GAYETI SINGH | 25 JANUARY, 2017
What Should Afghanistan Expect From Trump?
NEW DELHI: In the few days since Donald Trump assumed office, the real estate mogul turned politician has moved to implement a range of executive orders -- on abortion and women’s rights, jobs and trade, immigration and refugee access, and even his very vocal electoral promise of building the Mexico Wall. One of the areas where Trump has remained uncharacteristically silent, however, is perhaps the most pressing issue concerning the United States today -- namely, America’s war in Afghanistan.
As Trump assumes the role of President, the American war in Afghanistan continues. Although most foreign troops in Afghanistan were withdrawn at the end of 2014, the United States remains heavily invested in the region. The plans to rollback American troops were repeatedly extended and modified during Obama’s presidency, and even today, more than 13,000 Nato military personnel remain in Afghanistan, most of whom are American.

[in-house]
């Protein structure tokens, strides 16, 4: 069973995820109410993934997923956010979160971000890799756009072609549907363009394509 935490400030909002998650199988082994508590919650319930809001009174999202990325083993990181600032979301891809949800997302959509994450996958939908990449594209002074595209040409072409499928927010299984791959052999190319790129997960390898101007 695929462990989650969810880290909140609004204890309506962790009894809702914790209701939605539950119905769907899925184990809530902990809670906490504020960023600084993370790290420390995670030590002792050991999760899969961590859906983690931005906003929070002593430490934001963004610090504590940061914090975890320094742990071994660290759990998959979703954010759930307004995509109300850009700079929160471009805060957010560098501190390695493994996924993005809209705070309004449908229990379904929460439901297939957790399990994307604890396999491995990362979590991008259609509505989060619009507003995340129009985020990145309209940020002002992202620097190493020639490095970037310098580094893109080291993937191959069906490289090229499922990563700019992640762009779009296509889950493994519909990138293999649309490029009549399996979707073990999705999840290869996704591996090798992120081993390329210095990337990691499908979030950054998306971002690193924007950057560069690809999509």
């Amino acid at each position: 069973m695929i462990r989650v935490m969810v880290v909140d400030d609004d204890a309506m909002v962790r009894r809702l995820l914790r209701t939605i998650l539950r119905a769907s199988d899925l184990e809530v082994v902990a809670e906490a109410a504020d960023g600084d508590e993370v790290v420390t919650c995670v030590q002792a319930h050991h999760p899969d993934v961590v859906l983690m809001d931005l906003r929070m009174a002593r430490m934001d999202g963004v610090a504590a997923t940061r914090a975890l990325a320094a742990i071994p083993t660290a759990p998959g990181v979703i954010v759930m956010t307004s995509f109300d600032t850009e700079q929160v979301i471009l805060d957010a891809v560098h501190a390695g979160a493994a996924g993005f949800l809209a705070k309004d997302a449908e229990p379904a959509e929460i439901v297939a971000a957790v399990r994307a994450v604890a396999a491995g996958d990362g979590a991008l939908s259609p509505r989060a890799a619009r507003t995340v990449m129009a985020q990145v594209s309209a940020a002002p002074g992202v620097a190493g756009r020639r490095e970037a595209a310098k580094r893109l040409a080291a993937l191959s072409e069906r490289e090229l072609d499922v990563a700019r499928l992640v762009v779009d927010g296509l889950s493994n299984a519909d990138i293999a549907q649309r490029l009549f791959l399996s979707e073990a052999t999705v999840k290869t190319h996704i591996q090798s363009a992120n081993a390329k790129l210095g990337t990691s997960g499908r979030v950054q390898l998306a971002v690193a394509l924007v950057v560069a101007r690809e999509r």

At the same time, the Taliban -- who the US dislodged through a military invasion in 2001 -- is quickly gaining ground. Large parts of Afghan territory is now, once again, under Taliban rule, with the group seeing some of its biggest gains yet in the last few years, especially in the provinces of Helmand and Kunduz. Even official reports from the Special Inspector General for Afghanistan Reconstruction (SIGAR) have noted that territory under Taliban control has increased steadily over the years, with reports from the ground painting a very worrying picture. Some estimates indicate that almost one-third of all territory in Afghanistan is now under Taliban control or influence, with 80 percent of Helmand now with the militant group.
This, when civilian casualties continue to climb for another consecutive year. As a spate of attacks have occurred across Afghanistan, 2016 will go down as yet another bloody year, with United Nations Assistance Mission in Afghanistan (UNAMA) figures documenting 8,397 conflict-related civilian casualties (2,562 deaths and 5,835 injured) between 1 January and 30 September 2016 (the figures for the entire year at yet to be released). The actual figures are likely to be far higher.
Donald Trump, despite the urgency of the deteriorating security situation in Afghanistan, has said been relatively silent -- during or after his election campaign -- on the conflict torn country, and the little that he has said, has largely been contradictory.